So the rules for the Real Estate Regulatory Act were notified for the Union Territories on October 31st as per requirements. Is that a cause for celebration yet for Indian home buyers?
The answer is a resounding yes. The fact is that these rules will become the model on the basis of which the states can draft their own regulations and rules. Some leeway has been provided to the states to make changes according to their own special requirements. But model rules make state-level policy-making easier. Explains one expert involved in the entire process who did not want to be named, “Notifying RERA rules is a relatively simpler process where the executive can draft them and just needs to be signed off by the cabinet ministers.” This holds promise of most states meeting their RERA rules notification and creation of regulator deadline of April 2017.
The regulatory authorities are to become the recourse for the consumer with speedy justice in two months, passive display of information to allow consumers to make informed decisions and also to legislate against errant developers.
So how will RERA impact you as an end consumer? It is important to analyse the details of the notification that was released by the Ministry of Housing and Urban Poverty Alleviation.
1) If you buy a project, you will be able to assess exactly how much liveable area you get. It is mandatory for developers to declare the carpet area which was earlier hidden in the format of super area. Carpet area is the actual liveable space within your house. Super area is what you are charged for carpet area plus external common areas such as lift lobbies and corridors. As a result while absolute prices may not come down, for you as a buyer, purchasing liveable space will be cheaper.
Promoter shall also declare size of the apartment based on carpet area even if it was earlier sold on any other basis.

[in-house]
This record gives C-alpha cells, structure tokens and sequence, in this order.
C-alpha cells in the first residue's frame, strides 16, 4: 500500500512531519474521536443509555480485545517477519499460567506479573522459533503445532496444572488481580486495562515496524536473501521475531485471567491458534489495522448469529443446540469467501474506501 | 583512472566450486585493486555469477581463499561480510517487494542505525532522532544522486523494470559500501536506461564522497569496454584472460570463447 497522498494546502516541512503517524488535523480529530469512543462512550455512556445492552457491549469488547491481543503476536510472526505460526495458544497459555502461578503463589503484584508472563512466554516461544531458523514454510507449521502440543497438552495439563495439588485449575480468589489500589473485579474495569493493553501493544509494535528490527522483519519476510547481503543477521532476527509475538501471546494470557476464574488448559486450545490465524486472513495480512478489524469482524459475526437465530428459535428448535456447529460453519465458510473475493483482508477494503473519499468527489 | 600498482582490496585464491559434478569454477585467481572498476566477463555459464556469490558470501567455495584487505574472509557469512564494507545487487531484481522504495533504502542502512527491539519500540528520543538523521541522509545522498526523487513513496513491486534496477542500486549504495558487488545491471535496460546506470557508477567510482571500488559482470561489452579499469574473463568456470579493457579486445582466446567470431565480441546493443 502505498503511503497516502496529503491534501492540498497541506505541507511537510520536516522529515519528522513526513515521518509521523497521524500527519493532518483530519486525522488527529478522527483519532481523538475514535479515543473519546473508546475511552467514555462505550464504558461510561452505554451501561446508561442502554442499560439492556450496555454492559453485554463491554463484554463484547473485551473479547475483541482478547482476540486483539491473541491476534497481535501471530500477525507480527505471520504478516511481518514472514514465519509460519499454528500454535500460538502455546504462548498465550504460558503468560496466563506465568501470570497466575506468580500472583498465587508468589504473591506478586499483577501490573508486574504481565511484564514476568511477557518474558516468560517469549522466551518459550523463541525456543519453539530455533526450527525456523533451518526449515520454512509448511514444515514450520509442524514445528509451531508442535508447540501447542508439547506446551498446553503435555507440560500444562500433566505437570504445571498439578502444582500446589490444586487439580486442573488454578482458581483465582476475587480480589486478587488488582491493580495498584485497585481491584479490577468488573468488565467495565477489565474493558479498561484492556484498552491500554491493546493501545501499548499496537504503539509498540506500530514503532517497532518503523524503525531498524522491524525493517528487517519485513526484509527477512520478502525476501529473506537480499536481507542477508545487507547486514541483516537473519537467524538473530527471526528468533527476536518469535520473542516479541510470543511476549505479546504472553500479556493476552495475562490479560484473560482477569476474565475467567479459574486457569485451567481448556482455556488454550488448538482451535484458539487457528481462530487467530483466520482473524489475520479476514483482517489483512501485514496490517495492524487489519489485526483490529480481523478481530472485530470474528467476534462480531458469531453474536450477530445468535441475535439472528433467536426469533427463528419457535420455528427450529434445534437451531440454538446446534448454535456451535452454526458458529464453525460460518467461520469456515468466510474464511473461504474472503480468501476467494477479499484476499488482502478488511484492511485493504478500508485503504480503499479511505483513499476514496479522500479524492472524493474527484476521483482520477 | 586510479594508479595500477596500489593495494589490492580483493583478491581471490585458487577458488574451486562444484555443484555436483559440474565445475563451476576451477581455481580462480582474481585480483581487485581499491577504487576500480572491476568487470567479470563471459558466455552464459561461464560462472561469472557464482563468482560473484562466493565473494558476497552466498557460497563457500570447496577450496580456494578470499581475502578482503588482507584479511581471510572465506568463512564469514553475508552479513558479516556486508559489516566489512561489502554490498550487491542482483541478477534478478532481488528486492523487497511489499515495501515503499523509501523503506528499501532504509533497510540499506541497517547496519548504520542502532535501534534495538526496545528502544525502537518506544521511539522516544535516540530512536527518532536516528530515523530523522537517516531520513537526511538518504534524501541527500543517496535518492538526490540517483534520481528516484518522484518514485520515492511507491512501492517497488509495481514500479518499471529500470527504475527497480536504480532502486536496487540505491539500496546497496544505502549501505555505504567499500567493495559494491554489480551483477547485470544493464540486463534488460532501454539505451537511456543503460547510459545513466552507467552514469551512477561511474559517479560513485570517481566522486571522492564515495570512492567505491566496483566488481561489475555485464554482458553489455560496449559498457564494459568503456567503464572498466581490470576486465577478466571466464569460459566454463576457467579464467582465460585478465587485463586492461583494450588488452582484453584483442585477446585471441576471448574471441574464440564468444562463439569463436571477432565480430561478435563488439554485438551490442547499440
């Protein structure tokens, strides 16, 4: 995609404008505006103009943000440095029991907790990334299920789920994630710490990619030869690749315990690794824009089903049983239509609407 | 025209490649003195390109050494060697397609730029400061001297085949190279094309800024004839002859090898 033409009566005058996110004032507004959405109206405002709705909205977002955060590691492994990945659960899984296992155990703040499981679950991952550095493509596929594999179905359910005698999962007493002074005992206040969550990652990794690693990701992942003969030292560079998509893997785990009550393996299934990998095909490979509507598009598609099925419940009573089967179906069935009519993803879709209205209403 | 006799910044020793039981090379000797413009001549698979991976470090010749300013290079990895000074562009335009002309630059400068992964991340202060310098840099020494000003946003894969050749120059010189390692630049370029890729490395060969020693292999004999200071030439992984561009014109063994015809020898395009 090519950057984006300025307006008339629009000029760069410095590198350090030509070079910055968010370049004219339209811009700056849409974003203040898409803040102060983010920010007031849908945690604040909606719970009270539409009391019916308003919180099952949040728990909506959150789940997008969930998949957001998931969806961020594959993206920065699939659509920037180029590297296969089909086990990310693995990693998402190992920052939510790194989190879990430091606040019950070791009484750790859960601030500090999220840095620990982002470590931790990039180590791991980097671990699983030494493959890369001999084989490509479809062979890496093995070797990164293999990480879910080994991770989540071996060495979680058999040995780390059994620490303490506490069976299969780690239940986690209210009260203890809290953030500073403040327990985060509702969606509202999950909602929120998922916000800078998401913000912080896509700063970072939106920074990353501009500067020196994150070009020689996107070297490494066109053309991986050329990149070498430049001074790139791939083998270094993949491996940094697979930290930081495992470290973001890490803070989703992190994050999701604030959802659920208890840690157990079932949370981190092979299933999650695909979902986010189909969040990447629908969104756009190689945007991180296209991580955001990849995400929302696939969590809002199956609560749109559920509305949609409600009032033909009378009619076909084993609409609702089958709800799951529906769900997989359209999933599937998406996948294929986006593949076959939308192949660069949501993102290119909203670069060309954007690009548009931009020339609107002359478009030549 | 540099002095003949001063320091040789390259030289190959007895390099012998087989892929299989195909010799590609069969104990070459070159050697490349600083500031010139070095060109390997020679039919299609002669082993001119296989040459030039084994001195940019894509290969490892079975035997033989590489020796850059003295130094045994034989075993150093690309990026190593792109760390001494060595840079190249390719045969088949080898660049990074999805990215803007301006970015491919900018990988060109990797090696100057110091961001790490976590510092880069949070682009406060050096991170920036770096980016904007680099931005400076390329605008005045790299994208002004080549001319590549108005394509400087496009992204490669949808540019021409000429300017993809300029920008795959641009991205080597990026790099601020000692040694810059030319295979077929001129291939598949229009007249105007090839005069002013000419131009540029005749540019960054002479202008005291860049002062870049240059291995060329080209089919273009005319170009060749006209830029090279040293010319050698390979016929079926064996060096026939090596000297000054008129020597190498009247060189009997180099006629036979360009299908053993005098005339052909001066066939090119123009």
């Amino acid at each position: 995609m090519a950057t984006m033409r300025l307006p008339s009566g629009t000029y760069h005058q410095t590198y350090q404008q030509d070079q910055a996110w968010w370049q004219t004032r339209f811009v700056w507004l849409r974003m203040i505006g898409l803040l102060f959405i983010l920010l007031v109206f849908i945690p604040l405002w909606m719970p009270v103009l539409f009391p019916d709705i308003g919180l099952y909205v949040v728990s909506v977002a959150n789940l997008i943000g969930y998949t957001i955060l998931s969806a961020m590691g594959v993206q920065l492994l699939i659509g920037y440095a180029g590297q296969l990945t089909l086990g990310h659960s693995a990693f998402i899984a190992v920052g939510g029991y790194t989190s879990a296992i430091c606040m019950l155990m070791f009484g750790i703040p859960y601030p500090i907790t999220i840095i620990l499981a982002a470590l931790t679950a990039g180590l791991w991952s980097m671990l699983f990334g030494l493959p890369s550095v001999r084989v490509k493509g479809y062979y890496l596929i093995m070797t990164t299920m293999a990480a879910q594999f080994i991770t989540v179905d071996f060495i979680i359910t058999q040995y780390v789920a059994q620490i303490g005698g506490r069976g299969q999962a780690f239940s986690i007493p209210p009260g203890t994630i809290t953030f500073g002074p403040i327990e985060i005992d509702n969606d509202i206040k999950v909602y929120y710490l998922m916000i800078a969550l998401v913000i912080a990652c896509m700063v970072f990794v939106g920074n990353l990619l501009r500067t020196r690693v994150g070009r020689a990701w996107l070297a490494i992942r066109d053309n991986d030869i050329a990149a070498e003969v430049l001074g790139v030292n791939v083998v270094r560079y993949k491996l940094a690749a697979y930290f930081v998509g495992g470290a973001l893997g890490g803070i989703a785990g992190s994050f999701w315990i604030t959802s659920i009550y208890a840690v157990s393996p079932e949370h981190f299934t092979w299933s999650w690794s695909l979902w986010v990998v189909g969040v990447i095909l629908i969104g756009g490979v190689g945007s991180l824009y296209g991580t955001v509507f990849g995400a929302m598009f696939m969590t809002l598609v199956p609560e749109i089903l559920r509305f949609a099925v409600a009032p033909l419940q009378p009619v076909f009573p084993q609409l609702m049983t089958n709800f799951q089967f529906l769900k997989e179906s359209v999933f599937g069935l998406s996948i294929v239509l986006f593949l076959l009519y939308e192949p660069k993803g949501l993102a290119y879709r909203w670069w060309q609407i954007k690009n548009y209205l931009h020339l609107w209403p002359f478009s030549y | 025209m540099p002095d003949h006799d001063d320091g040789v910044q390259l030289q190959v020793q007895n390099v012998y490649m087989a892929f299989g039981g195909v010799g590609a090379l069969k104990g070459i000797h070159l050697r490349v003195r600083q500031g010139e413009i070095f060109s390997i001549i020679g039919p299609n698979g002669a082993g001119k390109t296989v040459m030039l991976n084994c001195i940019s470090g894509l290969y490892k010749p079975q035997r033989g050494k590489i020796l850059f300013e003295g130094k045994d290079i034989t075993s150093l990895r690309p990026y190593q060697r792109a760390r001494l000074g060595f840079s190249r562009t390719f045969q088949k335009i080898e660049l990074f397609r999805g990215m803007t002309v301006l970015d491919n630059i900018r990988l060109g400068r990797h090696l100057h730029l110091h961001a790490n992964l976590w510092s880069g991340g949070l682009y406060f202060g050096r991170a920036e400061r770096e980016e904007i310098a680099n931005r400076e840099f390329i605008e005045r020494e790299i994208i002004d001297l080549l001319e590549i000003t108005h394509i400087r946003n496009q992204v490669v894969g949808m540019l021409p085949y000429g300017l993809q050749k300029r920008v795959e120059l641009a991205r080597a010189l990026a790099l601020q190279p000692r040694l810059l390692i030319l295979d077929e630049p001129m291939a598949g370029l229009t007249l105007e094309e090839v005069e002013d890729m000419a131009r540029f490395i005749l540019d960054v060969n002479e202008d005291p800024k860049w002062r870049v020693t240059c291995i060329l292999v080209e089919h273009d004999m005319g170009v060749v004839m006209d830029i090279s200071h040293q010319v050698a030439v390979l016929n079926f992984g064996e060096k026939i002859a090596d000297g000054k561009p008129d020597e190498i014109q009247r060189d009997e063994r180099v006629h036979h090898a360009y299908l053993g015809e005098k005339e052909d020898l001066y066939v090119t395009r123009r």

2) You also get to know how much covered and uncovered parking space there is in the development. This has been a major bone of contention with many buyers in different cities.
Promoter also has to declare information regarding the number of open and closed parking areas in the project.
3) Another critical benefit of the RERA is that the money that you paid to buy a project will be used for that project only. The developer needs to deposit 75% of collections into a seprate account that will service the project.
The developer, within three months of applying for registration of a project with the Real Estate Regulatory Authority shall deposit in a separate bank account , 70% of the amount collected and unused for ensuring completion of ongoing projects.
4) As per the RERA, all projects that are ongoing and not handed over to consumers will be under the purview of the regulation. Developers have been asking for this to be restricted to projects launched in 2016, but that is against the spirit of the Act which is drafted to ease the misery of consumers who have been struggling with non-delivery of projects that have been paid for.
In respect of the ongoing projects that have not received completion certificate in specified time, developers will have to make public the original sanctioned plans with specifications and changes made later, total amount collected from allottees, money used, original timeline for completion and the time period within which the developer undertakes to complete the project, duly certified by an Engineer/Architect/practicing Chartered Accountant.
Many inconsistencies and unfair trade practices will come to an end. This includes the fact that both developers and consumers have to pay the same rate of interest for delay in payments and deliveries. Developers will be required to refund or pay compensation to the allottees with an Interest Rate of SBI’s highest Marginal Cost of Lending Rate plus 2%.
Further to an assurance given by the Minister of Housing & Urban Poverty Alleviation to the Parliament during passage of the Real Estate Act, Rules stipulate such payment to the allottee be made within 45 days of it becoming due. This interest applies to payments due to the developers by the allottee which is to be paid within the period to be specified in the Agreement of Sale.